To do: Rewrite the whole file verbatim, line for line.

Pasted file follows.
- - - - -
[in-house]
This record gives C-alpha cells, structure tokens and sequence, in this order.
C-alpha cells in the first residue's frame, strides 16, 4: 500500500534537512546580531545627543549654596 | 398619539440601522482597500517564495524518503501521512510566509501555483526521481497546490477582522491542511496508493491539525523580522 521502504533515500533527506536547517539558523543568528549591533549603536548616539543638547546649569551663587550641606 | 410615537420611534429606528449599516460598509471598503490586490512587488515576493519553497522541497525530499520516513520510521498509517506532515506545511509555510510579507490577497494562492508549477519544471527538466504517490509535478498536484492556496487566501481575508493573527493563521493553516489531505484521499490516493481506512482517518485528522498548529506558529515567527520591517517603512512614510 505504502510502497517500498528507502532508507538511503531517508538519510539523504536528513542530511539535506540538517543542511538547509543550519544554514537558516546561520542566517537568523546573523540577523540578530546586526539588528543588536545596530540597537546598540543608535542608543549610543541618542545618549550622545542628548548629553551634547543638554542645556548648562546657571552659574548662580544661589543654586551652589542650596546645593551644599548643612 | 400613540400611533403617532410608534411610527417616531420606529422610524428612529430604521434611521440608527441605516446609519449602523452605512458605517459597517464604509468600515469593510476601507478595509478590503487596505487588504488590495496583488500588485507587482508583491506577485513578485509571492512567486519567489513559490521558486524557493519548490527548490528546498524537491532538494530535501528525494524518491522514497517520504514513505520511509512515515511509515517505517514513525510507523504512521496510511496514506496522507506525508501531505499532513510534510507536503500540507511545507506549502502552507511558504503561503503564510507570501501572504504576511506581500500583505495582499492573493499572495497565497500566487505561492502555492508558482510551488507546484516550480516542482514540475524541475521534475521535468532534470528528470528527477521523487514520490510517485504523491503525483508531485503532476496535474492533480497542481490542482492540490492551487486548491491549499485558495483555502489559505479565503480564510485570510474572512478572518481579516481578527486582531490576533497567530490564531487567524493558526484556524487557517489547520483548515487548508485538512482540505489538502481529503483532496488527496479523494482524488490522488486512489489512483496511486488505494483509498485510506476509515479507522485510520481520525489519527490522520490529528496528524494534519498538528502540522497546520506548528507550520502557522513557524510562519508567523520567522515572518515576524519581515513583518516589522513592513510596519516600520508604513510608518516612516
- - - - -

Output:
[in-house]
This record gives C-alpha cells, structure tokens and sequence, in this order.
C-alpha cells in the first residue's frame, strides 16, 4: 500500500534537512546580531545627543549654596 | 398619539440601522482597500517564495524518503501521512510566509501555483526521481497546490477582522491542511496508493491539525523580522 521502504533515500533527506536547517539558523543568528549591533549603536548616539543638547546649569551663587550641606 | 410615537420611534429606528449599516460598509471598503490586490512587488515576493519553497522541497525530499520516513520510521498509517506532515506545511509555510510579507490577497494562492508549477519544471527538466504517490509535478498536484492556496487566501481575508493573527493563521493553516489531505484521499490516493481506512482517518485528522498548529506558529515567527520591517517603512512614510 505504502510502497517500498528507502532508507538511503531517508538519510539523504536528513542530511539535506540538517543542511538547509543550519544554514537558516546561520542566517537568523546573523540577523540578530546586526539588528543588536545596530540597537546598540543608535542608543549610543541618542545618549550622545542628548548629553551634547543638554542645556548648562546657571552659574548662580544661589543654586551652589542650596546645593551644599548643612 | 400613540400611533403617532410608534411610527417616531420606529422610524428612529430604521434611521440608527441605516446609519449602523452605512458605517459597517464604509468600515469593510476601507478595509478590503487596505487588504488590495496583488500588485507587482508583491506577485513578485509571492512567486519567489513559490521558486524557493519548490527548490528546498524537491532538494530535501528525494524518491522514497517520504514513505520511509512515515511509515517505517514513525510507523504512521496510511496514506496522507506525508501531505499532513510534510507536503500540507511545507506549502502552507511558504503561503503564510507570501501572504504576511506581500500583505495582499492573493499572495497565497500566487505561492502555492508558482510551488507546484516550480516542482514540475524541475521534475521535468532534470528528470528527477521523487514520490510517485504523491503525483508531485503532476496535474492533480497542481490542482492540490492551487486548491491549499485558495483555502489559505479565503480564510485570510474572512478572518481579516481578527486582531490576533497567530490564531487567524493558526484556524487557517489547520483548515487548508485538512482540505489538502481529503483532496488527496479523494482524488490522488486512489489512483496511486488505494483509498485510506476509515479507522485510520481520525489519527490522520490529528496528524494534519498538528502540522497546520506548528507550520502557522513557524510562519508567523520567522515572518515576524519581515513583518516589522513592513510596519516600520508604513510608518516612516